How Def Leppard Ran From Cliches on ‘Pyromania’ Cover Art

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The cover for Def Leppard‘s breakthrough 1983 album, Pyromania, came about because their manager wanted to move away from typical hard-rock album art.

Peter Mensch of Def Leppard’s managers Q Prime met with graphic designer Andie Airfix to discuss creating the artwork. As Airfix recalled on his website, Mensch said to him, “Def Leppard are different to your average heavy rock band – the sleeve needs to reflect that. We’ve all had enough of tattoos, terrible pictures of half-naked women riding motorbikes and fire-breathing monsters – it’s all too cliched now. We need something different – more modern. … ‘We need to go back to basics. We need to redefine the image of heavy rock.”

They already had the LP title, which was sort of an inside joke that popped up during the sessions. “Pyromania got titled Pyromania because a guy called Craig Thomson, who was an engineer on it, accused us of being pyromaniacs because we were having such a bad time trying to get the Marshalls [amplifiers] to sound good on the Pyromania album,” singer Joe Elliott recalled.

“At one stage, [guitarist] Steve [Clark] and [producer] Mutt [Lange] suggested we should take them into the garden and burn them. Craig piped up in a brilliant broad Scottish accent, ‘Arck, you’re awl just a bunch of pyromaniacs!’ And hence it became Pyromania.”

Taking the title, Airfix decided to stretch “the concept to its extreme. I tried to envisage what would constitute an attack on our materialistic world that would be totally unacceptable. An attack on a skyscraper was what I came up with. The ‘sight,’ aimed at the building, emphasized the attack was a deliberate action.”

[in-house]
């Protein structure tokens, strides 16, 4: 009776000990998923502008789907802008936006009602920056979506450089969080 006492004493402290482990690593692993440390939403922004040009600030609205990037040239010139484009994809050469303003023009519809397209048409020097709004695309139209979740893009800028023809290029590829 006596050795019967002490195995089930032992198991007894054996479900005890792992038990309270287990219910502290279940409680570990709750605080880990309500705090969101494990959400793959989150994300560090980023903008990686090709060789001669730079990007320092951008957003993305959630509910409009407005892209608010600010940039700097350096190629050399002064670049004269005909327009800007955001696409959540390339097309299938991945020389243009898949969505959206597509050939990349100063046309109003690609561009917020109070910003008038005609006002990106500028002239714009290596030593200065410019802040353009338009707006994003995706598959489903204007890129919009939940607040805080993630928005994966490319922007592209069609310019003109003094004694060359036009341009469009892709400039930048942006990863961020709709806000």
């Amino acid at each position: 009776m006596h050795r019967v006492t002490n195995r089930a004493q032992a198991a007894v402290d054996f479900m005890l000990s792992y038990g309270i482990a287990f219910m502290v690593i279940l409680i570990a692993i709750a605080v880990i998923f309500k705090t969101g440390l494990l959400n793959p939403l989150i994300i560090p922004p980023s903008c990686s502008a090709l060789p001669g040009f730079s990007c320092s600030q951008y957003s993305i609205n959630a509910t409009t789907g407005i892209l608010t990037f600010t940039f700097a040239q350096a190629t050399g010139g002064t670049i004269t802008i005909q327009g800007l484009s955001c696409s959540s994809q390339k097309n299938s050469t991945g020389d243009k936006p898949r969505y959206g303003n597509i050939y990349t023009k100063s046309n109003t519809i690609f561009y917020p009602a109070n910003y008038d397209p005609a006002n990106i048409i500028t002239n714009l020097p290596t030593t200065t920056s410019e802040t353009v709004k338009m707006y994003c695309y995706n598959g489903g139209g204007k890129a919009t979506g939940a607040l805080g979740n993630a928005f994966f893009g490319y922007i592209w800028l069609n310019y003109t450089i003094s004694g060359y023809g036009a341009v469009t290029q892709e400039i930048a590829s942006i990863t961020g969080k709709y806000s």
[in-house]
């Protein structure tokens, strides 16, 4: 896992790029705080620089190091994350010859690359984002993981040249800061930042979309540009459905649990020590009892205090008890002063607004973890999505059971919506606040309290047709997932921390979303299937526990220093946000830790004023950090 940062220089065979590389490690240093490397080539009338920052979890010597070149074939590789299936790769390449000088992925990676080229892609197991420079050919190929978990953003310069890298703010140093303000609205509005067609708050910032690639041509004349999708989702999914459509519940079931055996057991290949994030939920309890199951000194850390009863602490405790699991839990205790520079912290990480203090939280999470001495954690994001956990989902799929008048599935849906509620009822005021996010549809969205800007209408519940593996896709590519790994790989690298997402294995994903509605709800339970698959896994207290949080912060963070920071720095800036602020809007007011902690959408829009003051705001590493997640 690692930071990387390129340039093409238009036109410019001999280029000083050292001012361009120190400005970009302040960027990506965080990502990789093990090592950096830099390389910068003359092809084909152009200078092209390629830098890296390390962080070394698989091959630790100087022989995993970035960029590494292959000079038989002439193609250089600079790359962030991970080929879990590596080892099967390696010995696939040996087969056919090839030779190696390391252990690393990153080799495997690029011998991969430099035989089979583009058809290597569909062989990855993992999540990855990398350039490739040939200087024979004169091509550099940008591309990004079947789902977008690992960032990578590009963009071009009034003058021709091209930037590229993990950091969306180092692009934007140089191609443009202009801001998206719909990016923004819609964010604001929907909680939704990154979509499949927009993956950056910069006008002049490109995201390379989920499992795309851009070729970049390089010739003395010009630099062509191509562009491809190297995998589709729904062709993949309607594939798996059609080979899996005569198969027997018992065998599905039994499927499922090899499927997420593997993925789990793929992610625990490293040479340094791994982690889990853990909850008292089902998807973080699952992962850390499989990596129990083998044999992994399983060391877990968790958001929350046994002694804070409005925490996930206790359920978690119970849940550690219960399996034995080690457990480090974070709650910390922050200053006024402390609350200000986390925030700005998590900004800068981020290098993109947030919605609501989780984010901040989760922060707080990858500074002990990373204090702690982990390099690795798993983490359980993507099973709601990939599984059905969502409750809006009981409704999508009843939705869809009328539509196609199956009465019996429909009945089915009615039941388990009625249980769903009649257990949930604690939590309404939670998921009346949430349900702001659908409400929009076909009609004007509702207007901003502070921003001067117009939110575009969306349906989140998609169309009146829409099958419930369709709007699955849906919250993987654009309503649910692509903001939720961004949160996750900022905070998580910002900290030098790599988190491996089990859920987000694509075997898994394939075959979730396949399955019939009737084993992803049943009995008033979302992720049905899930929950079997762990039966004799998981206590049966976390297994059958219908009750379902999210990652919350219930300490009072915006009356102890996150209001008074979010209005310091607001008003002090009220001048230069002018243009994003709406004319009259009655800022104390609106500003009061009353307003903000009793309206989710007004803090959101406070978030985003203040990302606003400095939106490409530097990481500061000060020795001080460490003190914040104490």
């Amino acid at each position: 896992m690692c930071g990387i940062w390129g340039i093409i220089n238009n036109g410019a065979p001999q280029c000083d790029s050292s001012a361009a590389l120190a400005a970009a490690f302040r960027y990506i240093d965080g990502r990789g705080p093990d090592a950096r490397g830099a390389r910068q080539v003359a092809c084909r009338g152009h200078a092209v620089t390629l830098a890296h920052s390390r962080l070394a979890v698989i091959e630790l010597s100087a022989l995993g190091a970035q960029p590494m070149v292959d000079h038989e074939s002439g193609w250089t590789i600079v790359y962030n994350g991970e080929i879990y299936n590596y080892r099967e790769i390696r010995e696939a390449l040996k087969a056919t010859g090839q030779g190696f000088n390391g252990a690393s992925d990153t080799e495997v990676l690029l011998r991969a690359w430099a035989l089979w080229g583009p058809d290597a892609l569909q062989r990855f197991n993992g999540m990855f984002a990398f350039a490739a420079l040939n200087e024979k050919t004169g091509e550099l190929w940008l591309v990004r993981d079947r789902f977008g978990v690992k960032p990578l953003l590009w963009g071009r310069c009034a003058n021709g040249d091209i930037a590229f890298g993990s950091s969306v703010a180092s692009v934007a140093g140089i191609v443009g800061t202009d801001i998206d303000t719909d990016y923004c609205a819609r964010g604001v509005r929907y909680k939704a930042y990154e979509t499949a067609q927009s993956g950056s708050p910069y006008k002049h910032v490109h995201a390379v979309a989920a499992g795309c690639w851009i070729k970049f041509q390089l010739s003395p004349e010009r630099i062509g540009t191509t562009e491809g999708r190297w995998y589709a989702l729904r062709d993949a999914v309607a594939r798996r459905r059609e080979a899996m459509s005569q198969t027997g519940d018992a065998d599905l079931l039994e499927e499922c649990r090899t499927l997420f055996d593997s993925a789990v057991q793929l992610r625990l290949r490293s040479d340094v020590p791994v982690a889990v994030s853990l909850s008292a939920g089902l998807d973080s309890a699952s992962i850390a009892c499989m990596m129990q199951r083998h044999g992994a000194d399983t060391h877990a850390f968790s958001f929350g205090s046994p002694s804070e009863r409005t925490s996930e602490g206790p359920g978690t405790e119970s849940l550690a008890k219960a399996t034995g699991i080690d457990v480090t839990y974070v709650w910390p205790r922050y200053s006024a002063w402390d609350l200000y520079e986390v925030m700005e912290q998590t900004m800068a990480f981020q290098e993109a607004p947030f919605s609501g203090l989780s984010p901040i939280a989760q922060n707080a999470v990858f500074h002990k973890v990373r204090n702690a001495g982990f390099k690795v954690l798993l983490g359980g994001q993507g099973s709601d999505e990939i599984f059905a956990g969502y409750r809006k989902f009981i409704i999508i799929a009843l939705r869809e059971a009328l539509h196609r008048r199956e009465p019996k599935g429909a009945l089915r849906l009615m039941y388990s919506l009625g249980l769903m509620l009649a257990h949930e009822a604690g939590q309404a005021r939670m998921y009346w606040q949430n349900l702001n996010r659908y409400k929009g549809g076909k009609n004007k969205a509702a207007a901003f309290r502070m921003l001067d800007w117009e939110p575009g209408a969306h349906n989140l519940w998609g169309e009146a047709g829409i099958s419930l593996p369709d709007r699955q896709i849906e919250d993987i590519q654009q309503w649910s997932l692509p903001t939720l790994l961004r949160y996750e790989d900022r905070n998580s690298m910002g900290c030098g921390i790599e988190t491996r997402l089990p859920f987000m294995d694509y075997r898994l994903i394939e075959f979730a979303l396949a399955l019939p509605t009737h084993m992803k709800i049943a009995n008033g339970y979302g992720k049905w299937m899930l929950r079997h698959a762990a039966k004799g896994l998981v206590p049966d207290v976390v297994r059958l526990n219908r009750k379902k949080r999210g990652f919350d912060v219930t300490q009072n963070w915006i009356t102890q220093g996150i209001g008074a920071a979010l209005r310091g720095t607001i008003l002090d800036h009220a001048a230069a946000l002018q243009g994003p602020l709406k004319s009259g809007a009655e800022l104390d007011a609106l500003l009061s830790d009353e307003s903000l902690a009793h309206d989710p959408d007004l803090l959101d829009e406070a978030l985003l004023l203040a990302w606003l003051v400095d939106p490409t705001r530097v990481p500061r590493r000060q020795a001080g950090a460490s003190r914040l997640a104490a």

Airfix then brought in Bernard Gudynas, an illustrator specializing in futuristic designs. “We sketched out ideas, including a magnified section of the exploding building which I would build the graphic ‘sight’ around,” Airfix noted. “It was demanding work for both of us to get it exactly right (‘exactly right’ is always a good aim). I had already decided the illustration should be contained within a border which smoke could pour onto – creating a further dimension to the design. The ‘sight’ itself added another: the ‘viewer’ – you. The sight, as a piece of graphics, may seem complicated and detailed, but it had to imply a weapon much bigger than a rifle sight – a rocket launcher perhaps.”

To emphasize the smoke, the border was originally going to be white, but a black one proved to be more powerful. Airfax also praised Gudynas’ use of dynamics by creating the view from the ground level.

At some point after the 9/11 attacks, Airfix met with the band. He and Elliott both admitted that the first thing they thought of when they saw the World Trade Center on fire was Pyromania‘s cover.

 

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